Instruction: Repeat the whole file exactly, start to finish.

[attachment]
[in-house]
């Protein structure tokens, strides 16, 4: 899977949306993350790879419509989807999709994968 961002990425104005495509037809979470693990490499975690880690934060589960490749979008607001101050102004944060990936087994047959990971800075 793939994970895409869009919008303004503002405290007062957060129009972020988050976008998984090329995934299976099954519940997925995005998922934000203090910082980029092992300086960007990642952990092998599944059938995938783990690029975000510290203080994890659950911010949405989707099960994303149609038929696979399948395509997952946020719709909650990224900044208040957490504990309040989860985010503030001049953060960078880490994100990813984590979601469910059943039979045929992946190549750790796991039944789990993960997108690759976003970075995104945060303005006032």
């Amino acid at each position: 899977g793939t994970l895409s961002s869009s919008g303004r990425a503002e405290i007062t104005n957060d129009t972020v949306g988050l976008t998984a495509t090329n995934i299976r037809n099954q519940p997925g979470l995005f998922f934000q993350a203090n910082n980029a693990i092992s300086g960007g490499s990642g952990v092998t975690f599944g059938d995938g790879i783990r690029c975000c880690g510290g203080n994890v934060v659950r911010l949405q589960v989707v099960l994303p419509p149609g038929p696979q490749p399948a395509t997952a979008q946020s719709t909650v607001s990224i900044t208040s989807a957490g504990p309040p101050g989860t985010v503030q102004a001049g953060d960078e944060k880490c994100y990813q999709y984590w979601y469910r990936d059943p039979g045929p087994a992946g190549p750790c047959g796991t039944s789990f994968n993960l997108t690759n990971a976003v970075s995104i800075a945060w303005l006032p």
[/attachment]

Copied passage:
[in-house]
């Protein structure tokens, strides 16, 4: 899977949306993350790879419509989807999709994968 961002990425104005495509037809979470693990490499975690880690934060589960490749979008607001101050102004944060990936087994047959990971800075 793939994970895409869009919008303004503002405290007062957060129009972020988050976008998984090329995934299976099954519940997925995005998922934000203090910082980029092992300086960007990642952990092998599944059938995938783990690029975000510290203080994890659950911010949405989707099960994303149609038929696979399948395509997952946020719709909650990224900044208040957490504990309040989860985010503030001049953060960078880490994100990813984590979601469910059943039979045929992946190549750790796991039944789990993960997108690759976003970075995104945060303005006032």
């Amino acid at each position: 899977g793939t994970l895409s961002s869009s919008g303004r990425a503002e405290i007062t104005n957060d129009t972020v949306g988050l976008t998984a495509t090329n995934i299976r037809n099954q519940p997925g979470l995005f998922f934000q993350a203090n910082n980029a693990i092992s300086g960007g490499s990642g952990v092998t975690f599944g059938d995938g790879i783990r690029c975000c880690g510290g203080n994890v934060v659950r911010l949405q589960v989707v099960l994303p419509p149609g038929p696979q490749p399948a395509t997952a979008q946020s719709t909650v607001s990224i900044t208040s989807a957490g504990p309040p101050g989860t985010v503030q102004a001049g953060d960078e944060k880490c994100y990813q999709y984590w979601y469910r990936d059943p039979g045929p087994a992946g190549p750790c047959g796991t039944s789990f994968n993960l997108t690759n990971a976003v970075s995104i800075a945060w303005l006032p």